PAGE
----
At first, she was an anonymous founder and contributor to SpeakUp Ortho, but she has now outed herself to take on a proactive, public role. “When I finally graduated my residency, I felt more comfortable being a little more open in the group, being more of a leader. But for me, to speak up wasn’t enough. I wanted to do something that would actually change the system, so that others would not have to experience abusive behaviors the way that I and so many others had during training,” she says. “Over time, people started reaching out to me directly, saying, ‘You know, this is happening in other medical specialties, too.'”
She is now working to expand SpeakUp Ortho into a SpeakUp coalition, hosting interdisciplinary meetings to gain insights and support from specialty societies, department chairs, certifying organizations such as the Accreditation Council for Graduate Medical Education, and professionals in other medical specialties, including emergency medicine, plastic surgery, general surgery, vascular surgery, gynecology and internal medicine.
The SpeakUp coalition is developing strategies to change the culture in medical training and beyond, including:
- Bystander intervention training built into curricula
- Anonymous reporting systems that are linked with a third-party group
- Training to help people understand bullying and sexual harassment and how to respond
- Codes of conduct and consequences for repeat offenders
- Systems to track repeat behaviors and to differentiate misunderstandings from true behavior problems
- An app stocked with resources for students and residents such as mental health counseling and legal advice
Dr. Gianakos has recently published two articles in the Journal of the American Academy of Orthopedic Surgeons related to these efforts. One is an invited manuscript that contains narratives of women in orthopedic surgery accompanied by commentary from female leaders in the field. The other is a call to action for residency program directors.
“A lot of people fear speaking up because of the power dynamic in medicine. You’re told to keep your head down and keep training, and your life really depends on getting through your residency and your fellowship so that you can get a job,” she says. “One of the most important ways to combat this is to provide a safe place where people can report these abuses of power, free from retaliation.”
Overcoming Adversity to Thrive in Orthopedic Surgery
Dr. Gianakos is also working on manuscripts and invited book chapters about her doctoral research into how gender affects orthopedic foot and ankle etiologies and outcomes. She has found that many outcomes studies don’t even track this data, but those that do, often identify significant gender differences. She’s specifically researching gender differences in impingement, ligament injury and defects of cartilage — primarily in the ankle, but also expanding to hip and knee.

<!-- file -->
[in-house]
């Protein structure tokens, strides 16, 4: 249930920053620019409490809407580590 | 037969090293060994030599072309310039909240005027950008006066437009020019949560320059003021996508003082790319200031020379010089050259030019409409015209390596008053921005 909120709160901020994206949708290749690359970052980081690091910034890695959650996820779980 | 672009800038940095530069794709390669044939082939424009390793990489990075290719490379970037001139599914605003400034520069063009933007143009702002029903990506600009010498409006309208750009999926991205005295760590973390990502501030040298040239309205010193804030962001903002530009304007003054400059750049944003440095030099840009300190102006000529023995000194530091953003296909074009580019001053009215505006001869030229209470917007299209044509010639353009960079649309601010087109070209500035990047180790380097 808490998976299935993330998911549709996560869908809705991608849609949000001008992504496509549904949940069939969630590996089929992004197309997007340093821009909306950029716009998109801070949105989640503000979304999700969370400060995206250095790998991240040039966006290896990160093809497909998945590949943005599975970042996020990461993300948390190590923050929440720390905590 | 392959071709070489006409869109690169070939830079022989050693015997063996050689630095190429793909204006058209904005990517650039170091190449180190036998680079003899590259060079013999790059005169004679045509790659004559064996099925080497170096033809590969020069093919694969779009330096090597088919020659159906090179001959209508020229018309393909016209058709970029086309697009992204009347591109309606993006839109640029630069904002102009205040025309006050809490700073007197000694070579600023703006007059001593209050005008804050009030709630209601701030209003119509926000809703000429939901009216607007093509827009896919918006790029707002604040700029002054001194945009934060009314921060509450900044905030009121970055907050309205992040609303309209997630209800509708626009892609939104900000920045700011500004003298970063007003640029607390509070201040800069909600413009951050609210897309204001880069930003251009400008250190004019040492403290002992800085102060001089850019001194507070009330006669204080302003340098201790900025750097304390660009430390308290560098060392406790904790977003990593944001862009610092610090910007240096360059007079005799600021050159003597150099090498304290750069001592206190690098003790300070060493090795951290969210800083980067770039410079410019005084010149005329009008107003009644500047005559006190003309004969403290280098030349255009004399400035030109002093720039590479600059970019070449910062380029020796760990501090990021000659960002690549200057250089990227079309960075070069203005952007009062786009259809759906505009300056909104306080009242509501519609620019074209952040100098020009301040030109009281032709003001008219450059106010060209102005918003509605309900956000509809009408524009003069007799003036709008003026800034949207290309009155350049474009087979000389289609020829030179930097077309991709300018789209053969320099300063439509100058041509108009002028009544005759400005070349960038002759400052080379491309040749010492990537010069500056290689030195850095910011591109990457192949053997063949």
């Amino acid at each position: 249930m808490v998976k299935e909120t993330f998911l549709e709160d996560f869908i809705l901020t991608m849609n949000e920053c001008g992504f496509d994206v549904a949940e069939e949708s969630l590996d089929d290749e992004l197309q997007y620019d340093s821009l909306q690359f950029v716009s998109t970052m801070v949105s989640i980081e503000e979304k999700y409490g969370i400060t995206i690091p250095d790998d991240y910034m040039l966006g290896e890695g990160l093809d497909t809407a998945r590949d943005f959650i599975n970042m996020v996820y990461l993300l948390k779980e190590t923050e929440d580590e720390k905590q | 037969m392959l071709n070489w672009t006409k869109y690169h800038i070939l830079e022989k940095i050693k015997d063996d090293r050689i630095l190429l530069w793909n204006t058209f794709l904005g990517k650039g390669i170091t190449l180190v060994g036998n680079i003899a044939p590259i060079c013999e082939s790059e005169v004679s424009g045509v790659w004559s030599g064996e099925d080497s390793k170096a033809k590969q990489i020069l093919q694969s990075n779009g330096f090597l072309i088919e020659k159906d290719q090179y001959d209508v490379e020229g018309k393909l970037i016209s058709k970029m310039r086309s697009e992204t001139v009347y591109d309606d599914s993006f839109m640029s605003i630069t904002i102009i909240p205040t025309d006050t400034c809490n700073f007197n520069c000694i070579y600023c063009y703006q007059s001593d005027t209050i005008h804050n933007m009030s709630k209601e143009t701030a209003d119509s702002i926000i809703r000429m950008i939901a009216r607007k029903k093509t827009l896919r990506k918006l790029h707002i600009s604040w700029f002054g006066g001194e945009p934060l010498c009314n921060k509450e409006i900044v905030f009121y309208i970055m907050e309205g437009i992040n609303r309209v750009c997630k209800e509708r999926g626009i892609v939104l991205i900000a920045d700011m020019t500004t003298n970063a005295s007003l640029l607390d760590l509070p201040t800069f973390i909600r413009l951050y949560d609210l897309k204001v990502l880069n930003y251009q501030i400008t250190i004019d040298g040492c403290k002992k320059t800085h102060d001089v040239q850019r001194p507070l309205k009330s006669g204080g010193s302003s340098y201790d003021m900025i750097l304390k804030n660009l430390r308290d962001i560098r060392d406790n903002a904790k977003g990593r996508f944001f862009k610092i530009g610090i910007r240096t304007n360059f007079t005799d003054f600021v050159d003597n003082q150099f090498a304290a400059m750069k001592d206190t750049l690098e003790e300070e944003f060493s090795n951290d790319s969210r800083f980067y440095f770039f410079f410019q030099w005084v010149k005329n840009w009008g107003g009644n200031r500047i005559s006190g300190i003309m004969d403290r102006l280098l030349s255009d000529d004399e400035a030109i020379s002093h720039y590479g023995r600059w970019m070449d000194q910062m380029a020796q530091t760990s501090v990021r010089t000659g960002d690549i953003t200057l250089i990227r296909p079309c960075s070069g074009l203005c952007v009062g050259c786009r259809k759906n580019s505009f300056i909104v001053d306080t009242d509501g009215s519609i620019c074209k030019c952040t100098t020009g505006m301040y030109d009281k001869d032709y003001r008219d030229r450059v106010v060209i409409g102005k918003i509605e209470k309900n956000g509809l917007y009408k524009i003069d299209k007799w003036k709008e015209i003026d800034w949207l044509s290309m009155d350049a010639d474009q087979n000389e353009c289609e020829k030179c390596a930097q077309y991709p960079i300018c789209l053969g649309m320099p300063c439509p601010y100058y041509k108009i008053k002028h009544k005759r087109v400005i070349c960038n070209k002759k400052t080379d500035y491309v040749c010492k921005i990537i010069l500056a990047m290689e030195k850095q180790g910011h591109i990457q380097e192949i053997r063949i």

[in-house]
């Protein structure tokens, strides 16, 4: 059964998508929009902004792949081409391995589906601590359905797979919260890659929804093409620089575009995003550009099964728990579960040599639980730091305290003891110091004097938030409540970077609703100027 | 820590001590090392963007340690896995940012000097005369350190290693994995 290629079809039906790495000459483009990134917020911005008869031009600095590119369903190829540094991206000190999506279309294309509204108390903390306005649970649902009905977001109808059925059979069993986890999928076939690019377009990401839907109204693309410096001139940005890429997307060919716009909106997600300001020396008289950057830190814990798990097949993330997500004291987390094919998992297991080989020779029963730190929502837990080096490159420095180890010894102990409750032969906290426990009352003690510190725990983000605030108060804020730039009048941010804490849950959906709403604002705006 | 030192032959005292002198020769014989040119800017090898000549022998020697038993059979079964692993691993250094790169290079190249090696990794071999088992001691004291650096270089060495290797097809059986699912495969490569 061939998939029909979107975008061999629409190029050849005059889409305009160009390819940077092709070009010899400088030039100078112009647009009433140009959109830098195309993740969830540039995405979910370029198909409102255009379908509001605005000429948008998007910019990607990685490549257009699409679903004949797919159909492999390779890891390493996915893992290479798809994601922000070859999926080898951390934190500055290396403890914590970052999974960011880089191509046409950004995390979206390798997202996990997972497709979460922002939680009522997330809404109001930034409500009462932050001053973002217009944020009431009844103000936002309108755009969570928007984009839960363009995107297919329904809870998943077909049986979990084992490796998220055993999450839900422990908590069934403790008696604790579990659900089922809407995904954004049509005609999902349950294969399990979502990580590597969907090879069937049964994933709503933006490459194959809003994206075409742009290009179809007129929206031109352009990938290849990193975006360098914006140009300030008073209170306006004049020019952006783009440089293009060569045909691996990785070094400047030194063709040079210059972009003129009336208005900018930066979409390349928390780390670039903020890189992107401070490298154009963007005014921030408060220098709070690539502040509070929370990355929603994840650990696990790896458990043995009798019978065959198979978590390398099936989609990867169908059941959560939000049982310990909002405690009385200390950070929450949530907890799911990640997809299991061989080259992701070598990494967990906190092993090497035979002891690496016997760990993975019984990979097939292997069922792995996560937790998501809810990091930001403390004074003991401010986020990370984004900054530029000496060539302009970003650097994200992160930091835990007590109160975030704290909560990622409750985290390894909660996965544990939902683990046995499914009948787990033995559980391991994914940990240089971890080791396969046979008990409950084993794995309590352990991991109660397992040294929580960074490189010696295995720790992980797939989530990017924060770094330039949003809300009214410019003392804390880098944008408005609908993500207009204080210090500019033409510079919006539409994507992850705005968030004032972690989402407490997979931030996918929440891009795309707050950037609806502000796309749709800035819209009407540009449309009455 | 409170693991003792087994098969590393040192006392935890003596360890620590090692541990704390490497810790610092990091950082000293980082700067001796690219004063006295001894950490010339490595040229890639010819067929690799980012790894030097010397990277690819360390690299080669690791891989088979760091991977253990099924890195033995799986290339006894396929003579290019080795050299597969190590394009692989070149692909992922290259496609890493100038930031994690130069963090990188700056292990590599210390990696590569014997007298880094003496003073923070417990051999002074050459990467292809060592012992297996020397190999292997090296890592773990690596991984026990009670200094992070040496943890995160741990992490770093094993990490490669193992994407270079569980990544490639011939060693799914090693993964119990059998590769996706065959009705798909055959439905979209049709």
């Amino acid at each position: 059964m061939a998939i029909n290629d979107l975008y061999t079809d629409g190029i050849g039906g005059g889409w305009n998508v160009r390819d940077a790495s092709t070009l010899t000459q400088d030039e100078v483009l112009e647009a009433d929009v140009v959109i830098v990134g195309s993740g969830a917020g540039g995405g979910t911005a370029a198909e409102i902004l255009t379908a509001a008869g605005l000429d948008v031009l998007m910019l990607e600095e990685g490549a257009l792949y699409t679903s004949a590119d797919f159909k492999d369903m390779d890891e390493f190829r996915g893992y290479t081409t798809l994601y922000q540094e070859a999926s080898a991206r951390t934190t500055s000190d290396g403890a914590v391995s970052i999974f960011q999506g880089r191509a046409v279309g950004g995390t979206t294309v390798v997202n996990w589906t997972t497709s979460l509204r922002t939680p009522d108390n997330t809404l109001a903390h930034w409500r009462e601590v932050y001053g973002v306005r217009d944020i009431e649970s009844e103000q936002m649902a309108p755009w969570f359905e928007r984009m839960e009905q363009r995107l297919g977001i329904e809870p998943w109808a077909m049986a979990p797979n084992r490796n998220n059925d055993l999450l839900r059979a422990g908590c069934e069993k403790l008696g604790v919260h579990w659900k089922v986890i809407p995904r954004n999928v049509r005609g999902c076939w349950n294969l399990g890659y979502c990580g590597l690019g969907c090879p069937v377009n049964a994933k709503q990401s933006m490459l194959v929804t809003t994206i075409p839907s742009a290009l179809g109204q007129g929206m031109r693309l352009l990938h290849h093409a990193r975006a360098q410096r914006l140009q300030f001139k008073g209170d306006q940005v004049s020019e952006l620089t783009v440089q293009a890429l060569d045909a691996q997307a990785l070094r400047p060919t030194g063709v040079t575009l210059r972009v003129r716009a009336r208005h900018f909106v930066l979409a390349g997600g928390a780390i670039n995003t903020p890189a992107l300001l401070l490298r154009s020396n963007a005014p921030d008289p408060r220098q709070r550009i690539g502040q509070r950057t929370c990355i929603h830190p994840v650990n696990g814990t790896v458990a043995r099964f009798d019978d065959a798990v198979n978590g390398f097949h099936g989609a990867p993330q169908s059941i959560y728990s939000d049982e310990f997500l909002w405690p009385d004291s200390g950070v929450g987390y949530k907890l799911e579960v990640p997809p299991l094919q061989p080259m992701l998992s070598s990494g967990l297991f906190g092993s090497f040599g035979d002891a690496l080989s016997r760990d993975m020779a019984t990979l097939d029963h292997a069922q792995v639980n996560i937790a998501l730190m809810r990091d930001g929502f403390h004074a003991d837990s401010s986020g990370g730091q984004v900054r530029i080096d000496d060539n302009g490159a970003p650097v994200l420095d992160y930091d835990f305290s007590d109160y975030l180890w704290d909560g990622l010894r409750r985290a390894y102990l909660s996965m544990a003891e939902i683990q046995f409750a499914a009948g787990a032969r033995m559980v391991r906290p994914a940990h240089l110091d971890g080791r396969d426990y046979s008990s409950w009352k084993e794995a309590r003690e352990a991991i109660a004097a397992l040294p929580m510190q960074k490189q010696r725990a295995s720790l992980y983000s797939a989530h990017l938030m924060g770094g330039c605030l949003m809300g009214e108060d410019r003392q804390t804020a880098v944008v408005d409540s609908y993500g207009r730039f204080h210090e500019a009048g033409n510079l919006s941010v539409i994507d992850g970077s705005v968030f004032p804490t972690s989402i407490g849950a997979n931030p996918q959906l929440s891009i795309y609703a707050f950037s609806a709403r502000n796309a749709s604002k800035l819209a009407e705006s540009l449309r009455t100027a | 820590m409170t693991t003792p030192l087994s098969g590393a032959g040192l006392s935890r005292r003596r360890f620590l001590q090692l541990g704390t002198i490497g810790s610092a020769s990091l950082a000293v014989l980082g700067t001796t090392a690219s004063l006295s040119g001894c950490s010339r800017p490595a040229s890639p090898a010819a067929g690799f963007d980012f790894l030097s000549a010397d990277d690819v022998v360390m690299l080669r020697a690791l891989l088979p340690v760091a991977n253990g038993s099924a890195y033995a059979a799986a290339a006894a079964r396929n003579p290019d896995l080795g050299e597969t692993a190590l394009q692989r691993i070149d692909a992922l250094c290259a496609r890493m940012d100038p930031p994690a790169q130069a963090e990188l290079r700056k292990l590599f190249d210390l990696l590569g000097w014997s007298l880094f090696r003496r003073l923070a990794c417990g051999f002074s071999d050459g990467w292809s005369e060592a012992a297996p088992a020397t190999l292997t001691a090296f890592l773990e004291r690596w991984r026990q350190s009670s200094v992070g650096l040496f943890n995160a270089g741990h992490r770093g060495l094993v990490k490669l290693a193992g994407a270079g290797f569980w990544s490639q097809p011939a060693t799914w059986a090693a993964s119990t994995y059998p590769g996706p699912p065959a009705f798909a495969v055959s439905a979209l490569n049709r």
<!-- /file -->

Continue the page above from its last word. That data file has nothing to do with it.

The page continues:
“We’re finding differences in presentation of symptoms and then outcomes with different treatment strategies between genders,” she says. “There might genuinely be gender differences to consider when treating patients.”
Chief of the Foot and Ankle Service in the Department of Orthopedic Surgery and vice chair of Academic Affairs at Mass General, Christopher DiGiovanni, MD, serves as Gianakos’ mentor and enthusiastically supports her efforts towards improving workplace culture.
“Medicine in general, and specifically orthopedics, has historically been a male-dominated culture, so it’s important that we actively work to broaden and diversify our field,” says Dr. DiGiovanni. “As clinicians, we need to support one another and better reflect the social and cultural makeup of the populations we serve. Dr. Gianakos is a stellar example of the next generation of talented clinicians who are also helping us improve our culture and work environment — and we are so glad to have her here at Mass General.”
At Mass General, Dr. Gianakos says she has found an environment conducive to her clinical and research goals. “The people here treat me with respect, and they value what I bring to the program, including my foot and ankle outcomes research and my work with SpeakUp,” she says. “It’s just the personality of the program to be supportive to trainees, which reflects the values of the department’s leadership. They recognize what we have to do as leaders and as physicians: You have to make things better for the people following in your footsteps in order to truly improve your chosen field and have lasting impact.”
This story first appeared on the Advances in Motion webpage. Advances in Motion provides health care professionals with information about the latest breakthroughs, research, and clinical advances from Mass General.